Posted By Aaron Marcelli on July 23, 2012
I read a lot of books. Now that I’m back in school I read even more.
Part of my healthy reading habit comes from a desire to learn new things, get fresh perspectives, and understand other philosophies. I realized lately that my desire to read went up a gear. I wanted to read even more books on even more subjects. My Amazon wish list exploded and my bookshelves began to overflow as anytime someone recommended a book, I would tag or buy it.
My previous motivations for reading had somehow slipped to a belief that reading all the bestselling books would somehow make me a better person. I subconsciously thought that more reading would lead to more information and that more information promised me a better life. I noticed when I was becoming frustrated I wanted to turn to reading. But as my thoughts went toward reading they did so with a pressure of duty. I had to step back and realize that somehow I had come to assume simply reading would provide me with a better marriage, a better job, a higher salary, or whatever else my dream life would involve.
While reading does provide the potential for us to gain more information, that information does not guarantee us we will really be any smarter, stronger, happier, wealthier, better at conversation, advanced in business, etc. Just because I read about a topic does not mean I will overnight become knowledgeable, accurate, or qualified in that area.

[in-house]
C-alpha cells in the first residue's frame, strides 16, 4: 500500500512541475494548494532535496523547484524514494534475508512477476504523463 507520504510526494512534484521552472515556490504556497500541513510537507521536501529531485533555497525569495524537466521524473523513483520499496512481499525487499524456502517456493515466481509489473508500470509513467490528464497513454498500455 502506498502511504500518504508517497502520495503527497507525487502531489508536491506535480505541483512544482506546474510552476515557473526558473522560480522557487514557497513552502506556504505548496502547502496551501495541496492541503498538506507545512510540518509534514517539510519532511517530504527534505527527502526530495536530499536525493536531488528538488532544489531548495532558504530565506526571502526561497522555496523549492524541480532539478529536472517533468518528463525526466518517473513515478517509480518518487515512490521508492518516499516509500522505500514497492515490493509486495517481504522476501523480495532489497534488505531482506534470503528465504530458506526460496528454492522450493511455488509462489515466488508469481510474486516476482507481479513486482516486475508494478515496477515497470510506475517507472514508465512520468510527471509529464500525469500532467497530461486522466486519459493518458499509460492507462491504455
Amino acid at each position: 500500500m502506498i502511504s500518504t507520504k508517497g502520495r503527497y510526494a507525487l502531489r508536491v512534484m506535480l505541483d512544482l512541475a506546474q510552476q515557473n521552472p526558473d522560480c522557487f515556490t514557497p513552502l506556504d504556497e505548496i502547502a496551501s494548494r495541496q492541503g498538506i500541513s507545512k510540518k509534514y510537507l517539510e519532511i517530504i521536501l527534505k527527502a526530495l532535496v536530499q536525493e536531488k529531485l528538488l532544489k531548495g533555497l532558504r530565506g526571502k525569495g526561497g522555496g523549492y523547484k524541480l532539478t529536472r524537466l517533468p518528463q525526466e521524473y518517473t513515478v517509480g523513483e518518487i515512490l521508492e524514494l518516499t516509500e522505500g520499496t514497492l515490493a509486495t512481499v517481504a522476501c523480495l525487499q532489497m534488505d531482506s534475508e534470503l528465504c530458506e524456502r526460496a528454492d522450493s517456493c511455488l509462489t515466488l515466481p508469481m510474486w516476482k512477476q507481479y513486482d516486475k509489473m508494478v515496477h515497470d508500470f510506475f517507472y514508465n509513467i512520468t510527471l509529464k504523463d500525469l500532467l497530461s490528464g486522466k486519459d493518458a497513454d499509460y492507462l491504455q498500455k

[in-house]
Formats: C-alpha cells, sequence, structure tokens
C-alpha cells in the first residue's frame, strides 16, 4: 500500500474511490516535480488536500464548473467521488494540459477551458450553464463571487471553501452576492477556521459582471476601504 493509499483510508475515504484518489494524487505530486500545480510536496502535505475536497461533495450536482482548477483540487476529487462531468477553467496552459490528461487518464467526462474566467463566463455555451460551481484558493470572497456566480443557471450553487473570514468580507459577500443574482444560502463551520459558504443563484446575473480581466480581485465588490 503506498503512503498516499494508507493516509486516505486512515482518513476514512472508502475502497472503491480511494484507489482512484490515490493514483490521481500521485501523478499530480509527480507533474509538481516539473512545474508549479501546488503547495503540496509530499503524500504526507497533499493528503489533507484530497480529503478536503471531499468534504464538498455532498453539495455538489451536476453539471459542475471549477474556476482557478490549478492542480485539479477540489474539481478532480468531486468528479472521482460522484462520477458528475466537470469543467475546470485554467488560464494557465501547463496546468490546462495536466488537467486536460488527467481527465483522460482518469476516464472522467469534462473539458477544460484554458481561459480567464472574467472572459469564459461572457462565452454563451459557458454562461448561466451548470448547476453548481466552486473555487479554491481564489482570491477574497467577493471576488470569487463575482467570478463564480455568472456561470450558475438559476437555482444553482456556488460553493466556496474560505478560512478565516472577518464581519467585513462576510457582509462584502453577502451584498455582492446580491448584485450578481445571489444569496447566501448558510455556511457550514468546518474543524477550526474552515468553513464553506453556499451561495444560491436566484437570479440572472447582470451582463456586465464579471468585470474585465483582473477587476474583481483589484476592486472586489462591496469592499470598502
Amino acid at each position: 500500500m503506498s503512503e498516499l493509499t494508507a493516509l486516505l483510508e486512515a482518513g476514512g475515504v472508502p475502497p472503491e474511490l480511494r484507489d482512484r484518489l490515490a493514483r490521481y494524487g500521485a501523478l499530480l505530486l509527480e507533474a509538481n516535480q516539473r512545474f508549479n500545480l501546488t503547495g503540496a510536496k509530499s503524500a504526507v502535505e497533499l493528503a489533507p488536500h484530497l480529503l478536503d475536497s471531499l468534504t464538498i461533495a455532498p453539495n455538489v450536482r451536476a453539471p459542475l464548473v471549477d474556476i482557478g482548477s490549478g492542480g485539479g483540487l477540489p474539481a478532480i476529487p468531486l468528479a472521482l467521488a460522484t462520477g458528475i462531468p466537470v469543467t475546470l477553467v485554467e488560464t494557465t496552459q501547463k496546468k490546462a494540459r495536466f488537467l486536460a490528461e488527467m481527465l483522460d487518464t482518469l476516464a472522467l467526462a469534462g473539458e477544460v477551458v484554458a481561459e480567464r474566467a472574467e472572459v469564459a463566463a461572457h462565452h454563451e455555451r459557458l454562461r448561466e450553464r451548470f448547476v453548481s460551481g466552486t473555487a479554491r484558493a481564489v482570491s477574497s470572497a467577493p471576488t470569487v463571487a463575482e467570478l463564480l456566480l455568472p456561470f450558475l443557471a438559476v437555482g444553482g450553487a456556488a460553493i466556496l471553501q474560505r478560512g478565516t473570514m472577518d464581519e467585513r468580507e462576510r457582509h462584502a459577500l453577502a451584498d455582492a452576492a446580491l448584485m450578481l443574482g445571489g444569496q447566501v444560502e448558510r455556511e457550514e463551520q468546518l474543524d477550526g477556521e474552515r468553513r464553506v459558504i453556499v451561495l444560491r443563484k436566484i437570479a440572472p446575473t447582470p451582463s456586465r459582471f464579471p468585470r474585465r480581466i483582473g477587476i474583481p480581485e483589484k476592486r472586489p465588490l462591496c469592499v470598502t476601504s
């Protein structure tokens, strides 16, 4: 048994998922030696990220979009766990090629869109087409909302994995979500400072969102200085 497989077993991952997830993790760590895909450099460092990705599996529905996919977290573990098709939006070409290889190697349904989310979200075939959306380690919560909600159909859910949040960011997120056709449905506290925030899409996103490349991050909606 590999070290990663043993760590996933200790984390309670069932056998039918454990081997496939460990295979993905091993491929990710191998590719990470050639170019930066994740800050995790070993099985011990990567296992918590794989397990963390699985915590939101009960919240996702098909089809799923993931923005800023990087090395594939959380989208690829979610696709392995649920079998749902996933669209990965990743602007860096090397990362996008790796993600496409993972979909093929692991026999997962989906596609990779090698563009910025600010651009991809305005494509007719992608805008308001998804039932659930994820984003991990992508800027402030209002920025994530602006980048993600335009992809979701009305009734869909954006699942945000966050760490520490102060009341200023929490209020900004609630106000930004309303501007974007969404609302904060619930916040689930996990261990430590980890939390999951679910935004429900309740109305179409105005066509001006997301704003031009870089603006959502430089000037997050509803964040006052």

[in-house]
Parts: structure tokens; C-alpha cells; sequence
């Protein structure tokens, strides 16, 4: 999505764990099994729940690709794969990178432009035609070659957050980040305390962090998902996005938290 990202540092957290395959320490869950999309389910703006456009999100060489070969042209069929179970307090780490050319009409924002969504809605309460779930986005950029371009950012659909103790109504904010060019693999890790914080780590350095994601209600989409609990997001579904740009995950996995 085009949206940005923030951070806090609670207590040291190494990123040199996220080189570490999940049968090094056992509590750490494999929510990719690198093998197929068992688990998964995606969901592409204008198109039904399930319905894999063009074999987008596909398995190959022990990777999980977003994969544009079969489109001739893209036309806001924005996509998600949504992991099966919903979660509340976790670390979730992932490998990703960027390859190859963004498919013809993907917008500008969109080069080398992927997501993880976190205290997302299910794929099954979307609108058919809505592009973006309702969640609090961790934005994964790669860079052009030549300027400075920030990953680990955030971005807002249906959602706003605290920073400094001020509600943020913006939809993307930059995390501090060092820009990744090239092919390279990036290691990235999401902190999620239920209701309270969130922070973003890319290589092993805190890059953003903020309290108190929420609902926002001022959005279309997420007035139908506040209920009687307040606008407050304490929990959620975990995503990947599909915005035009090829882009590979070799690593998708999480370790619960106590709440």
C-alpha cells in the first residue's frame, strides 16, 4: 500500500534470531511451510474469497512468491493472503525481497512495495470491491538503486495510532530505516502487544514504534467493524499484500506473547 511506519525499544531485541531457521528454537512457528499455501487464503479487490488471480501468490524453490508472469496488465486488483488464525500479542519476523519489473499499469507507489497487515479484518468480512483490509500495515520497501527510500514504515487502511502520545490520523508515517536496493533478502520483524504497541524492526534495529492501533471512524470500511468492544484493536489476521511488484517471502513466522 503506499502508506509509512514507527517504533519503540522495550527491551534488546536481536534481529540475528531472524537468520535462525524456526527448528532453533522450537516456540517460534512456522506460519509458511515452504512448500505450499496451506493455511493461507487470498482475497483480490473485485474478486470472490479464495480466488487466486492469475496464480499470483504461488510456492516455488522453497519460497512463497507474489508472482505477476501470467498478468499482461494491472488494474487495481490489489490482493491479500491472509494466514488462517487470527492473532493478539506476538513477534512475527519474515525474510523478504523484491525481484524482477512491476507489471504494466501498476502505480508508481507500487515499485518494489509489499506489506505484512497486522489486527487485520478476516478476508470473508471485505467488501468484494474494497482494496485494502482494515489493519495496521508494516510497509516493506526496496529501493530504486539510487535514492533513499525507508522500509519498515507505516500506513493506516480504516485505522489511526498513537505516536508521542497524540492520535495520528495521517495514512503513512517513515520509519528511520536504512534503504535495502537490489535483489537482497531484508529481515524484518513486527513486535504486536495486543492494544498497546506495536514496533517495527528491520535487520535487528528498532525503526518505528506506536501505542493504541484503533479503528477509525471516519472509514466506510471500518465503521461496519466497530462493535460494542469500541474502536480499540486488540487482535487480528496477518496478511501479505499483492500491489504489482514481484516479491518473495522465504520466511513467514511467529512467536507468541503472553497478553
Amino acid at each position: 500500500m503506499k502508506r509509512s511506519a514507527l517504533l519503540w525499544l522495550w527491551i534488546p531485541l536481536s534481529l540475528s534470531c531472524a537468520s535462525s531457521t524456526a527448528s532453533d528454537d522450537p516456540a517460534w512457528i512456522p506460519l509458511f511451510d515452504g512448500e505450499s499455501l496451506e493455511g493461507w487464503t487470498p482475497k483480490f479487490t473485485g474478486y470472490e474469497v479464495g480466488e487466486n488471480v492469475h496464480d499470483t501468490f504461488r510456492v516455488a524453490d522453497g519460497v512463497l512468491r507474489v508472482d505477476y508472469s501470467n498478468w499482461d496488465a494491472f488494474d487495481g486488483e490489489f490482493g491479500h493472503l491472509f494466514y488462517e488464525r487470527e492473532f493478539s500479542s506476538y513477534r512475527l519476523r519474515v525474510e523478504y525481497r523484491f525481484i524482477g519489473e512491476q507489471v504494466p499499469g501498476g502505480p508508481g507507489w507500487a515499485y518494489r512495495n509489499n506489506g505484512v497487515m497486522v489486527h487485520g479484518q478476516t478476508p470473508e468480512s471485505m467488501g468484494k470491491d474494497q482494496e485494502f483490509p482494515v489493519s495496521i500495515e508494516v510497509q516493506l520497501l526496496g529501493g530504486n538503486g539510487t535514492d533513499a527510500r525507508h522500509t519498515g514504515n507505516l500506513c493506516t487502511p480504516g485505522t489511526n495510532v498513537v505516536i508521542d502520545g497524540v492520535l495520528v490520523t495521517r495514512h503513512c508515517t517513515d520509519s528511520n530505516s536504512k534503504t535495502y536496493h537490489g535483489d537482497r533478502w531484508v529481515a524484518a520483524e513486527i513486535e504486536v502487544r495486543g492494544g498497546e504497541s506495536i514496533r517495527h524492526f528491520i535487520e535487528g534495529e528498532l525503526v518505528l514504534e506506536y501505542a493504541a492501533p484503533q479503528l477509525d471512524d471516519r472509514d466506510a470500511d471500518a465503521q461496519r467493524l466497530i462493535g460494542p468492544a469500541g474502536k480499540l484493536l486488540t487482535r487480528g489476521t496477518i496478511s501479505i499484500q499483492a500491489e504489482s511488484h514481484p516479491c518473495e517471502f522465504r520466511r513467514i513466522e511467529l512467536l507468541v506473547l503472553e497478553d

The main reason for my frustration was my working through books like a checklist; finishing one only to immediately start the next. None of the books, or content in them, was ever making it off the page.
What I do now is keep a notebook. Every time I finish a book I write the book’s title in the notebook and then below I enter the big takeaways from the book and what one or two things I will directly do or change as a result of reading the book. Reading does not change our lives. But actions can change our habits. So rather than reach for a book on relationships and believe that finishing it makes me a better husband, I now read the book and then write what I’m going to start doing differently based on my reading.
This simple step has relieved my stress and expectations regarding reading. Simply making a few action points based off each book, I am moving myself from the world of information, to application for the purpose of transformation (I know, deep!).
What do you do after you read a book to apply what you read?